City Rabbits, like Humans, Live in Smaller Homes

By Elizabeth Preston | January 30, 2015 10:30 am

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Imagine you’re on a particularly boring leg of a road trip and you start counting houses. You pass through long stretches of country without counting anything. When you do see houses, they’re clustered into towns, and may have spacious yards with tire swings. As you approach a city (finally!), rows of houses appear at regular intervals instead of clumping. And in the heart of the city they shrink into little apartments that go by too fast for you to count. European rabbits, it turns out, build their homes in a similar way—and since these animals are disappearing in the countryside, understanding their urban planning strategy matters to humans trying to conserve them.

Hunting, habitat loss, and disease have driven down populations of European rabbits (Oryctolagus cuniculus) in the countrysides of western Europe. Yet rabbit populations in some German cities are, well, hopping. Madlen Ziege, a graduate student at the University of Frankfurt, and her coauthors wanted to know how rabbits are taking advantage of urban areas. They chose the city of Frankfurt, where European rabbits have lived alongside humans since at least 1930.

The researchers scoured nine city parks in Frankfurt for rabbit burrows, along with four more suburban parks and three nearby rural sites. In all, they found 191 burrows. Then they rated each site for its “urbanity,” a measure that included three variables: How many people live within half a kilometer of the burrow site? How many pedestrians, bikers, or dogs pass by at dawn and dusk, when rabbits are most active? And how much of the ground is covered by something artificial, such as pavement or playground turf?

Like census-takers, albeit with a serious language barrier, the researchers tried to count how many rabbits lived in each burrow. For a few dozen burrows, they did this by tagging along with a regular hunting group that flushed the rabbits from their holes with trained ferrets. At other sites, the researchers staked out burrows at dawn and dusk and tallied how many rabbits came and went. They also counted burrow entrances to estimate how big each home was.

As “urbanity” increased—as sites became less rural and more city-like—rabbit burrows became more common. Urban burrows were smaller and simpler, like studio apartments compared to country estates. And while rural burrows were spread out and clumped, like the rural houses on our imaginary road trip, urban burrows were spaced out more evenly.

Ziege writes that the results could easily have been the opposite. Since cities cover up more ground up with pavement and buildings, breaking potential habitat into fragments, city rabbits might end up clustered into big burrows like they do in the countryside. Instead, they’re spread out into small homes.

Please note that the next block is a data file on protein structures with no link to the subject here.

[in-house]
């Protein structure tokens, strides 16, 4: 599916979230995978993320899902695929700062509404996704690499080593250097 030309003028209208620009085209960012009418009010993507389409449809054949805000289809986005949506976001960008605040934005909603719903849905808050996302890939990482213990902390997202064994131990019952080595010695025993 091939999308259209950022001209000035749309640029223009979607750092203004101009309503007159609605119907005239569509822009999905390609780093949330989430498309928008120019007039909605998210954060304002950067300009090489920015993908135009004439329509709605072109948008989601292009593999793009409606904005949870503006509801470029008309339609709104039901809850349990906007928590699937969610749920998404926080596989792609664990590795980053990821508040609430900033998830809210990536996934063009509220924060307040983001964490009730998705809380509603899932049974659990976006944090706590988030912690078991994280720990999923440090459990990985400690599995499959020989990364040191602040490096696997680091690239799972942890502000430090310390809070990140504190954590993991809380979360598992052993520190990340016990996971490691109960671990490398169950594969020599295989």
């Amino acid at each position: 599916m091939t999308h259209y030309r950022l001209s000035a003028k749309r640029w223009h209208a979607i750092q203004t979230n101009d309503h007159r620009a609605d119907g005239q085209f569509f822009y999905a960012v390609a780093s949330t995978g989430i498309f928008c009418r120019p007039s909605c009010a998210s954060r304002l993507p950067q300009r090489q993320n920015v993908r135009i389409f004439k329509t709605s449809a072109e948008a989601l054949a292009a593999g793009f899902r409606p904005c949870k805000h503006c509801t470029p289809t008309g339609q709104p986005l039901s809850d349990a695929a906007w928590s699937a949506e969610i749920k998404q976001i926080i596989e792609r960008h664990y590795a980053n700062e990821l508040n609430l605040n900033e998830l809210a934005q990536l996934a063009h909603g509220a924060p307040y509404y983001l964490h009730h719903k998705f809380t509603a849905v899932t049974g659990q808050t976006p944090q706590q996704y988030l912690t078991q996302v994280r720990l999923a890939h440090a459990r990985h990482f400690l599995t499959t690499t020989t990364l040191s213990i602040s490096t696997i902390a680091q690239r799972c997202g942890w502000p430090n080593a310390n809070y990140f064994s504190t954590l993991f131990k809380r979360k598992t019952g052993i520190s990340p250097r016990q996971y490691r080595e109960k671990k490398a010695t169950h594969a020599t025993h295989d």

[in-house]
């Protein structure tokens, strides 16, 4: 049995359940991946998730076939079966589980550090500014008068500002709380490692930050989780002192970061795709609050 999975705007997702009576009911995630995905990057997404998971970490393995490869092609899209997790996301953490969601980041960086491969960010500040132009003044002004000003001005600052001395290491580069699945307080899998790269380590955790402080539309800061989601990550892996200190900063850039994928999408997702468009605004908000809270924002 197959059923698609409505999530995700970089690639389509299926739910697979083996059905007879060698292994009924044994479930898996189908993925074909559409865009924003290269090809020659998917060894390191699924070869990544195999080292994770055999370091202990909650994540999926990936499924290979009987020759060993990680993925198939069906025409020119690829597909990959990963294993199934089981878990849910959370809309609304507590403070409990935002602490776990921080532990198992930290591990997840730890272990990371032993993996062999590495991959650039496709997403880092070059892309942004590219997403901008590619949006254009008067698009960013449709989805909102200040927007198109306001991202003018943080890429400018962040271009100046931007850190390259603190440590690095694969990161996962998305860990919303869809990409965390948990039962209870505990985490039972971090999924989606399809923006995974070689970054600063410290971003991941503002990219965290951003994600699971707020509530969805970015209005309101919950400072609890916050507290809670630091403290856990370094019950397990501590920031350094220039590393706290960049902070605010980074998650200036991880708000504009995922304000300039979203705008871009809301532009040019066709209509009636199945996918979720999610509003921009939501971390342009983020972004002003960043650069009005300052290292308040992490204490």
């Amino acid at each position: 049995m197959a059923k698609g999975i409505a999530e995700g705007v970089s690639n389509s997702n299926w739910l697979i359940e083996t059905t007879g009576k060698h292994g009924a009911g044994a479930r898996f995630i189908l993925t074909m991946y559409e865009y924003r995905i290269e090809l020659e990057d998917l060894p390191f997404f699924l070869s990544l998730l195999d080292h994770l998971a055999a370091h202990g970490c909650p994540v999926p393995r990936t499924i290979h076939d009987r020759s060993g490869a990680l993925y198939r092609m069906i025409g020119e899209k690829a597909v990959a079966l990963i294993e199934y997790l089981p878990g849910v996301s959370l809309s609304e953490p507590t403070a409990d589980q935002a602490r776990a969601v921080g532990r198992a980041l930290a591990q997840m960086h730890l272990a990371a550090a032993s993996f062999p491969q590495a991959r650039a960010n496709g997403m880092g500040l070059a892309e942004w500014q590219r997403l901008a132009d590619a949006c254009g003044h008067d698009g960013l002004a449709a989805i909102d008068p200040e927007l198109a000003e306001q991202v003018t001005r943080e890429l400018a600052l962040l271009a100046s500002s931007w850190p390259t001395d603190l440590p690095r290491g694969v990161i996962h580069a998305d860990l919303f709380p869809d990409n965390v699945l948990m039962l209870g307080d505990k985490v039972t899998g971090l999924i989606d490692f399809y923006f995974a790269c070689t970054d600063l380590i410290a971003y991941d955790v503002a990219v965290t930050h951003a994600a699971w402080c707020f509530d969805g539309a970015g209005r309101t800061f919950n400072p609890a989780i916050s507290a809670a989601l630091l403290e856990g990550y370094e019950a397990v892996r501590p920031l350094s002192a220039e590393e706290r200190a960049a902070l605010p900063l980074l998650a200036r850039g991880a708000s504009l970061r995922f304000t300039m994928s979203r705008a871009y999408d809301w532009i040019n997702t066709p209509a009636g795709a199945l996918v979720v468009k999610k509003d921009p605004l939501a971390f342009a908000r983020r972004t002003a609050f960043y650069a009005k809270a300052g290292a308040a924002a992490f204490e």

One reason might be heat. Big groups of rabbits keep their burrows toastier in the winter—but cities are a little warmer to begin with, so living with a lot of warm bodies might not be as important. In the countryside, large burrows with many entrances and escape routes also help protect rabbits from predators. But in the city, there are fewer predators.

Finally, rabbits tend to live in large groups when their resources are limited. In German cities, they may be spreading out because there’s no shortage of food or burrowing space. Country life may mean hunger and hunting ferrets, but for urban rabbits, life is (so far) good.

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Images: top by myheimu; bottom by Mark Philpott (both via Flickr)

Ziege, M., Brix, M., Schulze, M., Seidemann, A., Straskraba, S., Wenninger, S., Streit, B., Wronski, T., & Plath, M. (2015). From multifamily residences to studio apartments: shifts in burrow structures of European rabbits along a rural-to-urban gradient Journal of Zoology DOI: 10.1111/jzo.12207

MORE ABOUT: Animals, Ecology
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  • polistra24

    Extremely interesting. Raises a BIG question. We’ve always assumed that socializing is imperative for social mammals like us. Maybe it’s just one way of adjusting to a situation. Maybe relative isolation is the default.

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Like the wily and many-armed cephalopod, Inkfish reaches into the far corners of science news and brings you back surprises (and the occasional sea creature). The ink is virtual but the research is real.

About Elizabeth Preston

Elizabeth Preston is a science writer whose articles have appeared in publications including Slate, Nautilus, and National Geographic. She's also the former editor of the children's science magazine Muse, where she still writes in the voice of a know-it-all bovine. She lives in Massachusetts. Read more and see her other writing here.

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